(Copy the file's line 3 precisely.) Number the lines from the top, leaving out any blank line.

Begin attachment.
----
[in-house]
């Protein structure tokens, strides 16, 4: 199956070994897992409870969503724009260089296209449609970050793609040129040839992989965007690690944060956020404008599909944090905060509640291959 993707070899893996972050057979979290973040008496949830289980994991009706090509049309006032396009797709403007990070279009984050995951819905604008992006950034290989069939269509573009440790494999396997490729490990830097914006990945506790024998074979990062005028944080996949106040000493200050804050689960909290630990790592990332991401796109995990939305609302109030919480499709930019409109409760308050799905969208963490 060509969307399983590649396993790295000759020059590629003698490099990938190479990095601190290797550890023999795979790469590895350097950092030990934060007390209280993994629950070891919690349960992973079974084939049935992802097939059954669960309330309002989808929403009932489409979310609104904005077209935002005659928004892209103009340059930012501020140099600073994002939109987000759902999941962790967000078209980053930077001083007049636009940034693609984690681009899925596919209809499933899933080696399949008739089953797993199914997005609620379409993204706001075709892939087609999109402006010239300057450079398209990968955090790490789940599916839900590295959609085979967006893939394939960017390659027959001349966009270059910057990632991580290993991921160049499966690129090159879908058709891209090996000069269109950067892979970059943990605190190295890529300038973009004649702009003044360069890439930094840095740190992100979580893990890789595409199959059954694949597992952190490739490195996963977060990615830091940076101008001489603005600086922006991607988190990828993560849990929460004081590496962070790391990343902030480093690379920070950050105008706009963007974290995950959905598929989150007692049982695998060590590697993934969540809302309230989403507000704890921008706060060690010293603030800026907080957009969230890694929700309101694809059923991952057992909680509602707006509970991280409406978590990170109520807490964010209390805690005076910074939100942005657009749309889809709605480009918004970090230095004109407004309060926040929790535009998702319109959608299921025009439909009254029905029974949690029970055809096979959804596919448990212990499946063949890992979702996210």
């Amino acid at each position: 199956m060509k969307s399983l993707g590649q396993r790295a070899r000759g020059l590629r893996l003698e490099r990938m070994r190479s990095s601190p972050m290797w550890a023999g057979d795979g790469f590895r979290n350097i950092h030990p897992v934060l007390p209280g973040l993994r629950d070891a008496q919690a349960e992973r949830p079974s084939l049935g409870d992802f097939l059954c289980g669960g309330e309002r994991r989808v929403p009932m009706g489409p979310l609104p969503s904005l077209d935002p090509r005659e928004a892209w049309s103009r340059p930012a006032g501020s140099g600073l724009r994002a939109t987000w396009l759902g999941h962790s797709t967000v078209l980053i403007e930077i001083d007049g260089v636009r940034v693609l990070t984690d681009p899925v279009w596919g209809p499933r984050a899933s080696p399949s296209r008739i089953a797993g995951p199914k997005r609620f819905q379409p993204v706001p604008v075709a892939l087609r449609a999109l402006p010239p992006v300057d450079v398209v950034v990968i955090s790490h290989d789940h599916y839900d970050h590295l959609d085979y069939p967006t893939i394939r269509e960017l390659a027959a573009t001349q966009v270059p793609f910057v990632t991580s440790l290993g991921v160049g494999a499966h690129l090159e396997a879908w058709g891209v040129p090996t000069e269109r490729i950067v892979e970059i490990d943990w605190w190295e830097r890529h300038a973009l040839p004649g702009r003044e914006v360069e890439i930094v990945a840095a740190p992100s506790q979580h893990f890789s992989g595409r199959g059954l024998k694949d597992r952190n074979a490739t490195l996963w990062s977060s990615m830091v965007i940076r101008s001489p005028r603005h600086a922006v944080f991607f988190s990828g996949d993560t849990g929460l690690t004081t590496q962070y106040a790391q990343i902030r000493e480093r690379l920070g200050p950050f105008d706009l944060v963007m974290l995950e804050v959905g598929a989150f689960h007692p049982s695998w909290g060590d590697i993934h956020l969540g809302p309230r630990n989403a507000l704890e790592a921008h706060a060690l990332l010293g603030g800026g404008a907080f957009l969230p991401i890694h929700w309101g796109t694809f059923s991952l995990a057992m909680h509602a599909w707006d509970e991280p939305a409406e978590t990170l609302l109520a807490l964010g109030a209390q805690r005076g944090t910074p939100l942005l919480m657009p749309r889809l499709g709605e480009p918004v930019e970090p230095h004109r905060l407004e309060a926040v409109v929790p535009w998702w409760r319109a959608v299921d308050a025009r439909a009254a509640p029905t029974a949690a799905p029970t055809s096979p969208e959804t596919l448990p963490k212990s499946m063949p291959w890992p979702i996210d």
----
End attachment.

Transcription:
């Amino acid at each position: 199956m060509k969307s399983l993707g590649q396993r790295a070899r000759g020059l590629r893996l003698e490099r990938m070994r190479s990095s601190p972050m290797w550890a023999g057979d795979g790469f590895r979290n350097i950092h030990p897992v934060l007390p209280g973040l993994r629950d070891a008496q919690a349960e992973r949830p079974s084939l049935g409870d992802f097939l059954c289980g669960g309330e309002r994991r989808v929403p009932m009706g489409p979310l609104p969503s904005l077209d935002p090509r005659e928004a892209w049309s103009r340059p930012a006032g501020s140099g600073l724009r994002a939109t987000w396009l759902g999941h962790s797709t967000v078209l980053i403007e930077i001083d007049g260089v636009r940034v693609l990070t984690d681009p899925v279009w596919g209809p499933r984050a899933s080696p399949s296209r008739i089953a797993g995951p199914k997005r609620f819905q379409p993204v706001p604008v075709a892939l087609r449609a999109l402006p010239p992006v300057d450079v398209v950034v990968i955090s790490h290989d789940h599916y839900d970050h590295l959609d085979y069939p967006t893939i394939r269509e960017l390659a027959a573009t001349q966009v270059p793609f910057v990632t991580s440790l290993g991921v160049g494999a499966h690129l090159e396997a879908w058709g891209v040129p090996t000069e269109r490729i950067v892979e970059i490990d943990w605190w190295e830097r890529h300038a973009l040839p004649g702009r003044e914006v360069e890439i930094v990945a840095a740190p992100s506790q979580h893990f890789s992989g595409r199959g059954l024998k694949d597992r952190n074979a490739t490195l996963w990062s977060s990615m830091v965007i940076r101008s001489p005028r603005h600086a922006v944080f991607f988190s990828g996949d993560t849990g929460l690690t004081t590496q962070y106040a790391q990343i902030r000493e480093r690379l920070g200050p950050f105008d706009l944060v963007m974290l995950e804050v959905g598929a989150f689960h007692p049982s695998w909290g060590d590697i993934h956020l969540g809302p309230r630990n989403a507000l704890e790592a921008h706060a060690l990332l010293g603030g800026g404008a907080f957009l969230p991401i890694h929700w309101g796109t694809f059923s991952l995990a057992m909680h509602a599909w707006d509970e991280p939305a409406e978590t990170l609302l109520a807490l964010g109030a209390q805690r005076g944090t910074p939100l942005l919480m657009p749309r889809l499709g709605e480009p918004v930019e970090p230095h004109r905060l407004e309060a926040v409109v929790p535009w998702w409760r319109a959608v299921d308050a025009r439909a009254a509640p029905t029974a949690a799905p029970t055809s096979p969208e959804t596919l448990p963490k212990s499946m063949p291959w890992p979702i996210d």